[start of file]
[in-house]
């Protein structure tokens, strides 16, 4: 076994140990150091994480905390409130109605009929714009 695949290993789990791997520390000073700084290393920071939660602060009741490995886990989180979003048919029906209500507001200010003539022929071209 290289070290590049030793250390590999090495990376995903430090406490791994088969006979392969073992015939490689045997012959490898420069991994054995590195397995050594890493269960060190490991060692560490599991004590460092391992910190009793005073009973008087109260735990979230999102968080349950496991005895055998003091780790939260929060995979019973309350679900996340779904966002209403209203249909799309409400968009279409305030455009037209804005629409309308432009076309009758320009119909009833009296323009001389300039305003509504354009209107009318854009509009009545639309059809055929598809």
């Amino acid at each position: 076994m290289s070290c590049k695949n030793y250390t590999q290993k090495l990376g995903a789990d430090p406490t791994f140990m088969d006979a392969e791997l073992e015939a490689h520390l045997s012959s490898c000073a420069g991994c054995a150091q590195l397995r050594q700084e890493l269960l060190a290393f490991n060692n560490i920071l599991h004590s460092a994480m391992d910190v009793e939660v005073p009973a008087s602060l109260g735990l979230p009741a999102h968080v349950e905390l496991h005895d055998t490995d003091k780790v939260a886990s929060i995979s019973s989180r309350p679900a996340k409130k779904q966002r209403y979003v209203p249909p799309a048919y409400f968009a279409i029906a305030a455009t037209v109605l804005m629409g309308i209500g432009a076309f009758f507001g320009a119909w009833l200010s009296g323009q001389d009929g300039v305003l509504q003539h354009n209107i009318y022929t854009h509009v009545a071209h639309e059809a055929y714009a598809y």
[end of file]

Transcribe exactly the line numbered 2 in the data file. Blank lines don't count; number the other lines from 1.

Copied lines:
């Protein structure tokens, strides 16, 4: 076994140990150091994480905390409130109605009929714009 695949290993789990791997520390000073700084290393920071939660602060009741490995886990989180979003048919029906209500507001200010003539022929071209 290289070290590049030793250390590999090495990376995903430090406490791994088969006979392969073992015939490689045997012959490898420069991994054995590195397995050594890493269960060190490991060692560490599991004590460092391992910190009793005073009973008087109260735990979230999102968080349950496991005895055998003091780790939260929060995979019973309350679900996340779904966002209403209203249909799309409400968009279409305030455009037209804005629409309308432009076309009758320009119909009833009296323009001389300039305003509504354009209107009318854009509009009545639309059809055929598809």